Every year, late January, I buy a desk calendar in which I record the names of agents I query, journals I send stuff off to over the next twelve months. To be perfectly honest, it ends up being something of a respository of rejections. Though I have had some minor publication successes, mostly those little hole-in-wall journals I send stuff to send me back tersely worded (though occasionally genuinely helpful) missives explaining why my work and their magazine wasn’t a good fit.
(Agents, I have discovered, want to “fall in love.” I’ve gotten more than a few rejections in which they confessed that they just “hadn’t fallen in love” with my work. Seems like a very subjective response and doesn’t really give me any information on how to make my work more swoon-worthy. Maybe with Valentine’s Day coming and all, I should ponder how to improve my chances with agents. Perfuming the manuscript? Sexting?)
Anyway, it’s critical that the desk calendar be kind of attractive in order to compensate for some of the grim information it will enclose. And this year I thought I really lucked out. On the $2 table at Barnes and Noble, I found one called The Art of the American Book.
It’s got a swishy embossed leather cover and, inside, gorgeous images of first-edition books. In the back there are pages and pages of four-color world maps and lists of Pulitizer and Nobel Prize winners.
And in addition, there is a 75 question literary quiz.
I was so excited to take it, certain I would impress myself with my literary acumen.
Then I turned to the questions.
First one: “In the Twilight saga, Bella Swan and her family settle in what town?”
Wow. A literary stumper, that one.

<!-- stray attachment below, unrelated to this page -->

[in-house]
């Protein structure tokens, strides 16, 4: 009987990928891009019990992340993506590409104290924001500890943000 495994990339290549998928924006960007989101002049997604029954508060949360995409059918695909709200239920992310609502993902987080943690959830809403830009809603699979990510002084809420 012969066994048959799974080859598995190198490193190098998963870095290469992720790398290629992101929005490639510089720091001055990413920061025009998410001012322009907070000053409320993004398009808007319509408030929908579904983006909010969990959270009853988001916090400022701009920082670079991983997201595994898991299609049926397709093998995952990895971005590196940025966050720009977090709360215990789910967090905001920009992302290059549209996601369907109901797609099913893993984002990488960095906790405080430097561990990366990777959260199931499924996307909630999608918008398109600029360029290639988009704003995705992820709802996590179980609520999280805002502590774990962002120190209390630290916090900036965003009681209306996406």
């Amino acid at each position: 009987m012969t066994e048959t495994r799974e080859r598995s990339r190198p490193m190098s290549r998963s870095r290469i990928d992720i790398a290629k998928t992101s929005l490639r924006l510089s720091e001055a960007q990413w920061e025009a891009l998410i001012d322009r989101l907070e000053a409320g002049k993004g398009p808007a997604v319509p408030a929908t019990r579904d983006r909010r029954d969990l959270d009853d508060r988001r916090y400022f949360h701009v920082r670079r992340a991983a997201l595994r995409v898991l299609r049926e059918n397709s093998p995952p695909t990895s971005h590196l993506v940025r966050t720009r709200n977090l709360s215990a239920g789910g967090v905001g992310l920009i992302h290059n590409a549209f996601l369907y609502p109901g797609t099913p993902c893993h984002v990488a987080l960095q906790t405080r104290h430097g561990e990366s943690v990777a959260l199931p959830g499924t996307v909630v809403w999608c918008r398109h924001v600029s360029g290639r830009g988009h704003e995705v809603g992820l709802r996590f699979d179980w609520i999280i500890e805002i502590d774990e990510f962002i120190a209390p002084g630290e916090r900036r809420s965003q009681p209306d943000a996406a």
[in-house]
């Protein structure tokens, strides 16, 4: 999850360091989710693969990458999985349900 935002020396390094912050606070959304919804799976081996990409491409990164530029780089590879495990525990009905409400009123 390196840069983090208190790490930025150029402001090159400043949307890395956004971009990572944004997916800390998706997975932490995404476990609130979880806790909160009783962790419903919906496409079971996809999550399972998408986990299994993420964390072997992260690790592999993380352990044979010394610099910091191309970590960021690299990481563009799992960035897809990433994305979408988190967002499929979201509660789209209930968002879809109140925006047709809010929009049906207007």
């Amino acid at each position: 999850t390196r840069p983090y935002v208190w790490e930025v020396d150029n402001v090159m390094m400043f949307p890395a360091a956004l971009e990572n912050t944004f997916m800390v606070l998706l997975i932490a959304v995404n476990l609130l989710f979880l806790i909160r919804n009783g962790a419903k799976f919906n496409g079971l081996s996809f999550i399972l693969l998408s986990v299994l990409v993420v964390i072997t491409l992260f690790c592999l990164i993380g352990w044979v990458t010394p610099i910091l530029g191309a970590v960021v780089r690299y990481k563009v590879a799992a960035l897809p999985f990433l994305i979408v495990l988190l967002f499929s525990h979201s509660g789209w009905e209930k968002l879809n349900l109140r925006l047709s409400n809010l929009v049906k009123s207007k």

Question four: “What was the title of the first Harry Potter novel? The last?”
I think J.K. Rowling is brilliant, but come on.
Question eight: “Who wrote The Autobiography of Mark Twain?”
Let me get back to you on that one.
Jump to number 16: “Of these Fox News Channel personalities, which have not written books? Bill O’Reilly, Greta Van Susteren, Shepherd Smith?”
Literary giants, those Fox personalities.
Then on to number 22: “Oogy, Dewey and Secretariat have been the subjects of recent bestsellers. What are they?”
I don’t know—cockroaches?
Anyway, if you’re thinking the whole quiz was this “literary” (Number 54: “Which is not a Nicholas Sparks novel—Dear John, The Notebook, or The Sand Dunes?”) you’d be wrong. Nestled among the silliness were questions about works with genuine literary merit. But they were so mixed in with questions about best-sellers and author trivia (“What is British novelist Zadie Smith’s real name?”) that it was a slightly schizophrenic experience:
Was I supposed to feel good that I could finish the partially-given titles of four of George Bernard Shaw’s plays (Mrs. Warren’s Profession, Arms and the Man, Man and Superman, Major Barbara)? Or was I supposed to feel bad that I couldn’t tell you how many novels by Michael Crichton have been published since his death?
Was I supposed to feel bad that I knew the answer to: “He wrote the essay collection Holidays on Ice. His sister Amy is a comedienne and author” (David Sedaris, you silly!), but even worse because I didn’t know the answer to “This Japanese poet developed the haiku. What was his name?” (ooops, just looked up the answer; turns out, I did know it).
It’s a quiz designed to flatter no one. I mean, I’m no dumbie when it comes to literature; I taught English. I read. But come on, who reads Jose Ortega y Gasset and Nicholas Sparks? Who reads Aristophanies and Maya Angelou? Who reads Nietzsche and Jacqueline Susann?
Or am I just not a well-rounded enough reader? And maybe that’s what those agents are really responding to; it isn’t just that they don’t fall in love with my stuff. It’s that they can somehow intuit the I don’t know the answer to question number 41: “What is the prequel to Pride and Prejudice and Zombies?”
No. 1. Bella Swan and her family settle in Forks, Wash.
No. 4. Harry Potter and the Sorcerer’s Stone, Harry Potter and the Deathly Hallows
No. 8. Mark Twain
No. 16. Shepherd Smith
No. 22. horses
No. 54. The Sand Dunes
No. 41. Pride and Prejudice and Zombies: Dawn of the Dreadfuls